Away: Netflix takes us to Mars

When science fiction shows us the future, it should at least try to use the science and engineering we already know. They should show us something that has a chance of being real – particularly when it’s something that may happen during our lifetimes. But the Netflix serial Away takes us on an imaginary trip to Mars and misses science as well as engineering and common sense. Maybe I should be OK with vigorously using a hammer to fix plumbing problems, but they don’t even bother to get the rudimentary science real, either.

No self-respecting psychologist would let the commander fly with the psychological situation presented or pick a crew with the glaring personality deficiencies, existing animosities, and emotional ties of Away that couldn’t stand years of isolation from the rest of humanity. For a multi-year mission so far out of touch, it would only make sense to get specialists married to their work rather than split up a family with teenage children and expect them to cope with years of being mostly on the other side of the Sun. Having specialists makes each member of the crew responsible for a particular part of the mission; their roles well-defined and undisputed and their secondary (backup) roles also well-defined, apprentice/helper to one or more and mentor/colleague/commander to others. The relationships need to be strongly bonded somewhat like a Marine squad.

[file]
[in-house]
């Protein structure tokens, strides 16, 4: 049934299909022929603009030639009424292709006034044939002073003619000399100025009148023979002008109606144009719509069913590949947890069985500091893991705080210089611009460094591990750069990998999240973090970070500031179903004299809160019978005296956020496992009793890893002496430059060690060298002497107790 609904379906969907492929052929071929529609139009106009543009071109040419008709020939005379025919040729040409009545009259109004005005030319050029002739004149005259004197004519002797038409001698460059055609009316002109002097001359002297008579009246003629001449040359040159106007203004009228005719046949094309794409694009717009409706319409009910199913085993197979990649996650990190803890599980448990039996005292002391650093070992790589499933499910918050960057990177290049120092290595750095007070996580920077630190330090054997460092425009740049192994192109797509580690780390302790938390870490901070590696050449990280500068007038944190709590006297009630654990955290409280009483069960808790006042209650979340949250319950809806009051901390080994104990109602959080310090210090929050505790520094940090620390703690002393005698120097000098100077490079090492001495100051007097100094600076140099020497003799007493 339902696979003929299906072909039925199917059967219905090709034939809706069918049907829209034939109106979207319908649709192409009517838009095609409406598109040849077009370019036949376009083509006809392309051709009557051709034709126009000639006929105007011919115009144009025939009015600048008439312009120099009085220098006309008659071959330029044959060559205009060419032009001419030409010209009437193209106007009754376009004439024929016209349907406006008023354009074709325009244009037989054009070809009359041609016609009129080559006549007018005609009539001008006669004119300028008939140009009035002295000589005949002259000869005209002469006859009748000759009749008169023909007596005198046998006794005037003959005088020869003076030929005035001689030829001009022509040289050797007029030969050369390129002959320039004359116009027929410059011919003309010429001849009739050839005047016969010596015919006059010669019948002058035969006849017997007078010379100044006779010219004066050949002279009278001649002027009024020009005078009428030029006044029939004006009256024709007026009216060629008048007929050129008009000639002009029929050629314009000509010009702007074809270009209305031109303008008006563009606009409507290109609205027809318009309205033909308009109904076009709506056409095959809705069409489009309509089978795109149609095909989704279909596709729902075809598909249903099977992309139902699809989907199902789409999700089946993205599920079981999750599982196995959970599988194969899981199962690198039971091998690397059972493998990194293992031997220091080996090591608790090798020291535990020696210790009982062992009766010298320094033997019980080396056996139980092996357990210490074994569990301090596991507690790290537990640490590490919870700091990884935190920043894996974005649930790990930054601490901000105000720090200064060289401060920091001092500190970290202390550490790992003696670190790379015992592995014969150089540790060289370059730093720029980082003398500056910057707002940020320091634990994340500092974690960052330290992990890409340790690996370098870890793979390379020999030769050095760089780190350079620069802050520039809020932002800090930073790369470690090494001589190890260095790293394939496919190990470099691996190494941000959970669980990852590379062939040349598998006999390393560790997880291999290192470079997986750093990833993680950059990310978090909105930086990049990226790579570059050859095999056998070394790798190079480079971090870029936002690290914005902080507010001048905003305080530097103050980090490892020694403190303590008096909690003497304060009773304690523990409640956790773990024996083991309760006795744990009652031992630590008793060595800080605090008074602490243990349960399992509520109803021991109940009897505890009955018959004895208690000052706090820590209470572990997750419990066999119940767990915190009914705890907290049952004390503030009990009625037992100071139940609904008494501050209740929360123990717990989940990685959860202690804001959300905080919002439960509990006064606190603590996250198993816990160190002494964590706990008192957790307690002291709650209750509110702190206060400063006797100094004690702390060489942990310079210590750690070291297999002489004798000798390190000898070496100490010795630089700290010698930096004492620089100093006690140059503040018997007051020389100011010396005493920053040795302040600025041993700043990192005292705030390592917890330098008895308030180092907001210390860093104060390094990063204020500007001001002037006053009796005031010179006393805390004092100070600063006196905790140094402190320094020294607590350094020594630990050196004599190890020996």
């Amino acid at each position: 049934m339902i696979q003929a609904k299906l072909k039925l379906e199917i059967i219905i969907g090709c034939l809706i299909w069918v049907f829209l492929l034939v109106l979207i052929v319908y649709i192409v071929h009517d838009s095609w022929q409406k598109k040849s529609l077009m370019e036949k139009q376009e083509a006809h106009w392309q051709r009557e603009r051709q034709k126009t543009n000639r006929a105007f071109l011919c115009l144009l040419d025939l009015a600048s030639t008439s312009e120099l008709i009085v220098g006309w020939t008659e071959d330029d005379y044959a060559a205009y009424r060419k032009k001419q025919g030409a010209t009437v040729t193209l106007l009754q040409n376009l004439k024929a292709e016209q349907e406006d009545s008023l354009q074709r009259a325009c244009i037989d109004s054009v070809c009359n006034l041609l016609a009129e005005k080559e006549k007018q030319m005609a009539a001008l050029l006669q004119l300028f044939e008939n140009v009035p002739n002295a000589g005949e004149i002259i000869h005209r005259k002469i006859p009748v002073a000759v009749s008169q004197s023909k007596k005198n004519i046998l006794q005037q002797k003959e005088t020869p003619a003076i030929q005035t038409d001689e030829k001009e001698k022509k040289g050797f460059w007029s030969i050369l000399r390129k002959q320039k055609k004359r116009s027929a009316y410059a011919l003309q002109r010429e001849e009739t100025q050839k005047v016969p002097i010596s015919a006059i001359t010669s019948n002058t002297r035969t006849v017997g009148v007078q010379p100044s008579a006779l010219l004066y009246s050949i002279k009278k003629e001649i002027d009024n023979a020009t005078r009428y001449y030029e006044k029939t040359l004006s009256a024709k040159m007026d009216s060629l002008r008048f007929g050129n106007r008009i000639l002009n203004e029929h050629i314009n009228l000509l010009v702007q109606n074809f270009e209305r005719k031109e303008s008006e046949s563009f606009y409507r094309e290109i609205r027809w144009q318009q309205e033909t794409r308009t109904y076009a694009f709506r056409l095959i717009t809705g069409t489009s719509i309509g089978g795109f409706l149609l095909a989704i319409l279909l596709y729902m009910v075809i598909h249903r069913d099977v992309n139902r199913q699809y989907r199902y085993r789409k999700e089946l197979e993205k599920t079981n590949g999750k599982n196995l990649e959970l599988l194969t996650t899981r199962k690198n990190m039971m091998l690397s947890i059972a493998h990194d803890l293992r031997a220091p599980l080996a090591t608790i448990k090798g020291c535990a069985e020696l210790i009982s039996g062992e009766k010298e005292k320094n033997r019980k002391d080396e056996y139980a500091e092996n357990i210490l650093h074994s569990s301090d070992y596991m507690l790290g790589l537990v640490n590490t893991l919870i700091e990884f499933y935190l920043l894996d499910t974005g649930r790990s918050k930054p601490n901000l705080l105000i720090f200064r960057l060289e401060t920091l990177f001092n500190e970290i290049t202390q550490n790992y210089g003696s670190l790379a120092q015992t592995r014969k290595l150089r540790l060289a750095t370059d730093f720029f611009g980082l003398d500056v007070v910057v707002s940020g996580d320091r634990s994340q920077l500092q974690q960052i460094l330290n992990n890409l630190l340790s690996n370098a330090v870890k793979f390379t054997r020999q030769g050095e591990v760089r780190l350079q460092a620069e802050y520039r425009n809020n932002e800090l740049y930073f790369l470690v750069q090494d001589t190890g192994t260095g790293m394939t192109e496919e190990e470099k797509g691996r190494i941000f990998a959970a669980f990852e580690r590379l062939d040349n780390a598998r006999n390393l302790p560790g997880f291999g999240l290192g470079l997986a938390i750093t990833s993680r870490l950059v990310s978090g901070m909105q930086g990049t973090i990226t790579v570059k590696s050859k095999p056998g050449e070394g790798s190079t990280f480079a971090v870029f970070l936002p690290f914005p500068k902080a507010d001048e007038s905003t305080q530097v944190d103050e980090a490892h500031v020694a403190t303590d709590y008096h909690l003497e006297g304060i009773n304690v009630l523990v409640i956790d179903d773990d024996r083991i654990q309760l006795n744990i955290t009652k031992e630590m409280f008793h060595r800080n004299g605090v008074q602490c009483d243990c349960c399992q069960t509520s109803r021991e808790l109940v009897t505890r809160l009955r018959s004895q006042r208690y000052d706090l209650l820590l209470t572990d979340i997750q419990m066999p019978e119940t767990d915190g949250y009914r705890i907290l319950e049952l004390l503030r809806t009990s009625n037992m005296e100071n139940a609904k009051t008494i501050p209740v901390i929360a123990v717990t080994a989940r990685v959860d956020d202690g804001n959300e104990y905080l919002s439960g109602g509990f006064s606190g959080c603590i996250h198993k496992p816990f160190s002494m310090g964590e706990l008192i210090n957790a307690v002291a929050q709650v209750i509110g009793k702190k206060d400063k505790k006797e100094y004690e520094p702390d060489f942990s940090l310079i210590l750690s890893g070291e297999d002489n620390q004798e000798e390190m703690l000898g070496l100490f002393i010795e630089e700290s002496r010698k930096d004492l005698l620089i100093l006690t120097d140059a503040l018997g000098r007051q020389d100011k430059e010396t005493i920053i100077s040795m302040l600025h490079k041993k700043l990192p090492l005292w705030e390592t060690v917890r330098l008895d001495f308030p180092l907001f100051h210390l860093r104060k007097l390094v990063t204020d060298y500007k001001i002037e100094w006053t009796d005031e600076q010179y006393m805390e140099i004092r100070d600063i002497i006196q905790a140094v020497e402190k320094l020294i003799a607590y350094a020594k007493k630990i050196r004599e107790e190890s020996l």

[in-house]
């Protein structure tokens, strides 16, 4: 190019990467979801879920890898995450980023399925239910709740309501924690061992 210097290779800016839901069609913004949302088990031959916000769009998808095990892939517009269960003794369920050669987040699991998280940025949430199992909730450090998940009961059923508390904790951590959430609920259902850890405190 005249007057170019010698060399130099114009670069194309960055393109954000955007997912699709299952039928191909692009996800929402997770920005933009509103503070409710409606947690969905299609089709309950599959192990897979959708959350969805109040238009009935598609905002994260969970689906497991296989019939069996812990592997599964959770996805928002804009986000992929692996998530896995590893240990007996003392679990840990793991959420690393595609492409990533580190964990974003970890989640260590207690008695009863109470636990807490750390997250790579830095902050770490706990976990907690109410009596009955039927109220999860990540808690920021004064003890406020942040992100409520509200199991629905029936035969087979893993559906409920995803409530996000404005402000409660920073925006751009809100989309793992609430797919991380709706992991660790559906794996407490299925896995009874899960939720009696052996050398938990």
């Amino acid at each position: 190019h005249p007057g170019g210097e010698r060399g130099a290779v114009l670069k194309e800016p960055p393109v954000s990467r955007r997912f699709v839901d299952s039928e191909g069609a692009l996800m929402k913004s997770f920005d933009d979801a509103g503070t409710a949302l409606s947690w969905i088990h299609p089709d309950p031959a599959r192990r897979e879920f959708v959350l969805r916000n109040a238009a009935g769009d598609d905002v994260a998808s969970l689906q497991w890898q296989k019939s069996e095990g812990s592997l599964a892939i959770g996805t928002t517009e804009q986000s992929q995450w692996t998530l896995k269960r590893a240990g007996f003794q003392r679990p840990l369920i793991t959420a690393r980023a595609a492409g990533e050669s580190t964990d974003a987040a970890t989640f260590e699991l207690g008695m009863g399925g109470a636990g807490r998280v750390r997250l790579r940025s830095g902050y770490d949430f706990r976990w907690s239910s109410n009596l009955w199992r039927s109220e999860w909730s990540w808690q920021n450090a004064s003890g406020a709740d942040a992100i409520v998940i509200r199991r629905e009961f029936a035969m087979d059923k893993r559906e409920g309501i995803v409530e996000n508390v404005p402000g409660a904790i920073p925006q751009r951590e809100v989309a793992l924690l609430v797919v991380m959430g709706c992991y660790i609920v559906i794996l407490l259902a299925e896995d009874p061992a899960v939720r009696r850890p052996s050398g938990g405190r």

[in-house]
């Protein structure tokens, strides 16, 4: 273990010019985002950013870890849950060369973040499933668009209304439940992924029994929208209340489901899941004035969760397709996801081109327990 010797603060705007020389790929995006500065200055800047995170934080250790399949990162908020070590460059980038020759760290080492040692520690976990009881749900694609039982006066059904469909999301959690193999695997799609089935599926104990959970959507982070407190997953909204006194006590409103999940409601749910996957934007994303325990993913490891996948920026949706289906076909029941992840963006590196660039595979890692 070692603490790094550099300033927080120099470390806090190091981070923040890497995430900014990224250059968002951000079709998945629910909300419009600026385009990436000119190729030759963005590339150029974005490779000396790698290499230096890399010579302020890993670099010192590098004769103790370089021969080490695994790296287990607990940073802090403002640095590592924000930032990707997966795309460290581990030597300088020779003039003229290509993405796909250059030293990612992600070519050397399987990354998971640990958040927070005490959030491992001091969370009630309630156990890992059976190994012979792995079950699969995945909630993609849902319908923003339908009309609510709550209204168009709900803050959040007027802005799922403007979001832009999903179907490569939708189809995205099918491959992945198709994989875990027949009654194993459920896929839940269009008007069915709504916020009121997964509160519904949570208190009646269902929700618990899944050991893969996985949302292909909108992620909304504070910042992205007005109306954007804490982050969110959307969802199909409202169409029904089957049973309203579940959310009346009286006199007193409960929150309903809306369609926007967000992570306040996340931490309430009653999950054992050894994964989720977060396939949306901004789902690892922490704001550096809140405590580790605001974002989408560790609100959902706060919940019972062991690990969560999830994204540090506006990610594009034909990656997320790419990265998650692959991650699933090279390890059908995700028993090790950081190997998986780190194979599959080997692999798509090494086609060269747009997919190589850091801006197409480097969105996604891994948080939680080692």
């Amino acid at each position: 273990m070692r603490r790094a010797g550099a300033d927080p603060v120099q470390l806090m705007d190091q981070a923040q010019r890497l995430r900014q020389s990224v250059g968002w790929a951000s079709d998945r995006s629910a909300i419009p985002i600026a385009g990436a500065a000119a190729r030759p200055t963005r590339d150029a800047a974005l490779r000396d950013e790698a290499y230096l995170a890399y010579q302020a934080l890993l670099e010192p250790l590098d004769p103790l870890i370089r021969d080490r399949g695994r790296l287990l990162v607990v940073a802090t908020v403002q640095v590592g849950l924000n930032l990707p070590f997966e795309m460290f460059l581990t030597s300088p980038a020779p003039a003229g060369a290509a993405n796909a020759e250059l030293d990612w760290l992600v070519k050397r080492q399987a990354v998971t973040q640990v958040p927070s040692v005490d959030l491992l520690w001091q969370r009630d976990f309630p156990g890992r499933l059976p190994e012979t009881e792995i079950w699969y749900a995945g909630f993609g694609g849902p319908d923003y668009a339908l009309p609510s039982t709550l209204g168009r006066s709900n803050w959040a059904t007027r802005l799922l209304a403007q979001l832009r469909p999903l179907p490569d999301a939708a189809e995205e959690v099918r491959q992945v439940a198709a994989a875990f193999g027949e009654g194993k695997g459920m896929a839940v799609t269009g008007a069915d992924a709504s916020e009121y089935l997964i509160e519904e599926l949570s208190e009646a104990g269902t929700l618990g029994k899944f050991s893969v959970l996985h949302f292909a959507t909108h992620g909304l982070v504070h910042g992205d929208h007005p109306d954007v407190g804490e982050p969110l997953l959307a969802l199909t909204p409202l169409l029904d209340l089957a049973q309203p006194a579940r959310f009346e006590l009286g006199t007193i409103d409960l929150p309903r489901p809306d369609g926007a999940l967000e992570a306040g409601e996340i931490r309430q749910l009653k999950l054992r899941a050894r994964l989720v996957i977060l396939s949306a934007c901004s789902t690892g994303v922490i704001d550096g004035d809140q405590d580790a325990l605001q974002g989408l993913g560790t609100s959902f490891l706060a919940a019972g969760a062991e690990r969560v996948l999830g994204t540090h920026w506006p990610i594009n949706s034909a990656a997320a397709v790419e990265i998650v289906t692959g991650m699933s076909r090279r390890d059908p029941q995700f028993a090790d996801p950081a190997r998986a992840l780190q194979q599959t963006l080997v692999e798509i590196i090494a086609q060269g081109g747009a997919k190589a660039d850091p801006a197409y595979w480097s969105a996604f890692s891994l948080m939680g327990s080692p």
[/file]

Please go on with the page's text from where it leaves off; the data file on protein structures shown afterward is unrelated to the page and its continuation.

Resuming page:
As close as the Moon is to the Earth, there’s still a delay in two-way communication which is (again) missed in the Away series. It takes 1.28 seconds for a question to get to Earth, at least .44 seconds of human response time and another 1.28 seconds for a reply to get back. There should be a delay of more than 3 seconds between each Earth-Moon communication. The directors missed this fact in either ignorance or an attempt to make the larger time lag in later episodes more dramatic.

Because they used water as a shield, there’s plenty of water available to the crew in Away’s fictional Atlas spacecraft. Recycling it at rates nearing 100% isn’t complicated and doesn’t require complicated machinery. To have the lack of water be the unsolvable problem isn’t even remotely possible unless there’s a leak. The Mars crew losing water would, of course, mean they had until the next solar flare to stay healthy because their shield would be gone.

But where the creators of Away really missed was in the physics and logistics. Had they followed through on the plan to rendezvous between Earth and Mars with a rescue mission, both crews would have been stranded in space for many years rather than waiting on Mars for Earth’s shorter and quicker orbit to bring it closer to Mars in its next orbit.